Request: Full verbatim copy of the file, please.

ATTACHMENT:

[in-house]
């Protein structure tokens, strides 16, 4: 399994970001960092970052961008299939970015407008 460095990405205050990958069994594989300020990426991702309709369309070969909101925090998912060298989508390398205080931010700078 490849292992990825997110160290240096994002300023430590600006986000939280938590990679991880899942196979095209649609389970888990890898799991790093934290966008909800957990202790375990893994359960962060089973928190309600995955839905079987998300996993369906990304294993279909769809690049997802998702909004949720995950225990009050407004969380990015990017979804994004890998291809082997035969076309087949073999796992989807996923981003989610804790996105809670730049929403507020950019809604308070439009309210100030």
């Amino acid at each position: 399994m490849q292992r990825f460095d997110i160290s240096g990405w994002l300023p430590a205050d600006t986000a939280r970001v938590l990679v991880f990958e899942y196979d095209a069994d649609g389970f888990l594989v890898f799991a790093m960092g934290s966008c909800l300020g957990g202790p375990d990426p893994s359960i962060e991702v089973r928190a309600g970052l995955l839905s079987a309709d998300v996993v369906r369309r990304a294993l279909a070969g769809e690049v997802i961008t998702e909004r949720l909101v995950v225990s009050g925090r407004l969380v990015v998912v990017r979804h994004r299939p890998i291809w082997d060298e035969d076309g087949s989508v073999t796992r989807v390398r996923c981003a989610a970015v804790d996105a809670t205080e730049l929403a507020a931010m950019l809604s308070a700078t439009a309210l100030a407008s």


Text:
[in-house]
């Protein structure tokens, strides 16, 4: 399994970001960092970052961008299939970015407008 460095990405205050990958069994594989300020990426991702309709369309070969909101925090998912060298989508390398205080931010700078 490849292992990825997110160290240096994002300023430590600006986000939280938590990679991880899942196979095209649609389970888990890898799991790093934290966008909800957990202790375990893994359960962060089973928190309600995955839905079987998300996993369906990304294993279909769809690049997802998702909004949720995950225990009050407004969380990015990017979804994004890998291809082997035969076309087949073999796992989807996923981003989610804790996105809670730049929403507020950019809604308070439009309210100030």
């Amino acid at each position: 399994m490849q292992r990825f460095d997110i160290s240096g990405w994002l300023p430590a205050d600006t986000a939280r970001v938590l990679v991880f990958e899942y196979d095209a069994d649609g389970f888990l594989v890898f799991a790093m960092g934290s966008c909800l300020g957990g202790p375990d990426p893994s359960i962060e991702v089973r928190a309600g970052l995955l839905s079987a309709d998300v996993v369906r369309r990304a294993l279909a070969g769809e690049v997802i961008t998702e909004r949720l909101v995950v225990s009050g925090r407004l969380v990015v998912v990017r979804h994004r299939p890998i291809w082997d060298e035969d076309g087949s989508v073999t796992r989807v390398r996923c981003a989610a970015v804790d996105a809670t205080e730049l929403a507020a931010m950019l809604s308070a700078t439009a309210l100030a407008s």